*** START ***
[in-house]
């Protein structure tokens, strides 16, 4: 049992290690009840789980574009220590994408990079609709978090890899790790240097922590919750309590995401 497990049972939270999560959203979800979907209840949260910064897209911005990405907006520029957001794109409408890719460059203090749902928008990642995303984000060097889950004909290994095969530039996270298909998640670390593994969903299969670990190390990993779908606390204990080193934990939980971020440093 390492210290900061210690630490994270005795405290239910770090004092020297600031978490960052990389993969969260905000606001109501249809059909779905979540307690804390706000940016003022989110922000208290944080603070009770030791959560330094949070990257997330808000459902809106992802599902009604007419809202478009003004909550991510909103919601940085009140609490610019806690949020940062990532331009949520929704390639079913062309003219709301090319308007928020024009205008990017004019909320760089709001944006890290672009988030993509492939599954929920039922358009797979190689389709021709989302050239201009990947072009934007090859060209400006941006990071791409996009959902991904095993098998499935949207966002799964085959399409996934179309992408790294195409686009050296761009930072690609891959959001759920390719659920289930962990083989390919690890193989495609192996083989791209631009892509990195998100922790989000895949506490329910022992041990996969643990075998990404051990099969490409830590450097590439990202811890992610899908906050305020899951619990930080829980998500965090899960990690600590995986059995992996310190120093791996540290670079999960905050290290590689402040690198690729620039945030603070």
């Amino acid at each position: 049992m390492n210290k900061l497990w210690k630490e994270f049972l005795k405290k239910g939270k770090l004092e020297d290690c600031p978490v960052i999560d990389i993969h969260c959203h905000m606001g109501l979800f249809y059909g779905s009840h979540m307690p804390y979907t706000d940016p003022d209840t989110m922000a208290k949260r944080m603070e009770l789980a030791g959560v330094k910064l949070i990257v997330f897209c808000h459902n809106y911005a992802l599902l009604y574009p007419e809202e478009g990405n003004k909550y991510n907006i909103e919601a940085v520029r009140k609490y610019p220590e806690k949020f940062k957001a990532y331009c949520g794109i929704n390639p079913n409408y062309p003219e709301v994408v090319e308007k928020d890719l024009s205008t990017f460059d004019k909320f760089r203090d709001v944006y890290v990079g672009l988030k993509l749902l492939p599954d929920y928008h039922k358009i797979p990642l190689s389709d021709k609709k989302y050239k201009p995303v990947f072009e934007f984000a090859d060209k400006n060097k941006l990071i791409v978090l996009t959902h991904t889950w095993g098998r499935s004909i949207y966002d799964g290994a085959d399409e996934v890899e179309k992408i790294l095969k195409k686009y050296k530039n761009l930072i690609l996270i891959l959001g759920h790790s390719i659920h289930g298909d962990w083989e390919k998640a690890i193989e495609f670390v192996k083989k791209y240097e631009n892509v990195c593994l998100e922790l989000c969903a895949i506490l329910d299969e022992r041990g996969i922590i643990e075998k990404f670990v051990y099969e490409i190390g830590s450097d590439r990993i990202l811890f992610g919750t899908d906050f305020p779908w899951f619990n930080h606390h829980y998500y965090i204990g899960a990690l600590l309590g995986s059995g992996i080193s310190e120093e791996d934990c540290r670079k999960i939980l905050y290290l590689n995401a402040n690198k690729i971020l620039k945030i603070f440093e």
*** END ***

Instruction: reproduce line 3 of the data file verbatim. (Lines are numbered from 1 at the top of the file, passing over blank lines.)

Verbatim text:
């Amino acid at each position: 049992m390492n210290k900061l497990w210690k630490e994270f049972l005795k405290k239910g939270k770090l004092e020297d290690c600031p978490v960052i999560d990389i993969h969260c959203h905000m606001g109501l979800f249809y059909g779905s009840h979540m307690p804390y979907t706000d940016p003022d209840t989110m922000a208290k949260r944080m603070e009770l789980a030791g959560v330094k910064l949070i990257v997330f897209c808000h459902n809106y911005a992802l599902l009604y574009p007419e809202e478009g990405n003004k909550y991510n907006i909103e919601a940085v520029r009140k609490y610019p220590e806690k949020f940062k957001a990532y331009c949520g794109i929704n390639p079913n409408y062309p003219e709301v994408v090319e308007k928020d890719l024009s205008t990017f460059d004019k909320f760089r203090d709001v944006y890290v990079g672009l988030k993509l749902l492939p599954d929920y928008h039922k358009i797979p990642l190689s389709d021709k609709k989302y050239k201009p995303v990947f072009e934007f984000a090859d060209k400006n060097k941006l990071i791409v978090l996009t959902h991904t889950w095993g098998r499935s004909i949207y966002d799964g290994a085959d399409e996934v890899e179309k992408i790294l095969k195409k686009y050296k530039n761009l930072i690609l996270i891959l959001g759920h790790s390719i659920h289930g298909d962990w083989e390919k998640a690890i193989e495609f670390v192996k083989k791209y240097e631009n892509v990195c593994l998100e922790l989000c969903a895949i506490l329910d299969e022992r041990g996969i922590i643990e075998k990404f670990v051990y099969e490409i190390g830590s450097d590439r990993i990202l811890f992610g919750t899908d906050f305020p779908w899951f619990n930080h606390h829980y998500y965090i204990g899960a990690l600590l309590g995986s059995g992996i080193s310190e120093e791996d934990c540290r670079k999960i939980l905050y290290l590689n995401a402040n690198k690729i971020l620039k945030i603070f440093e």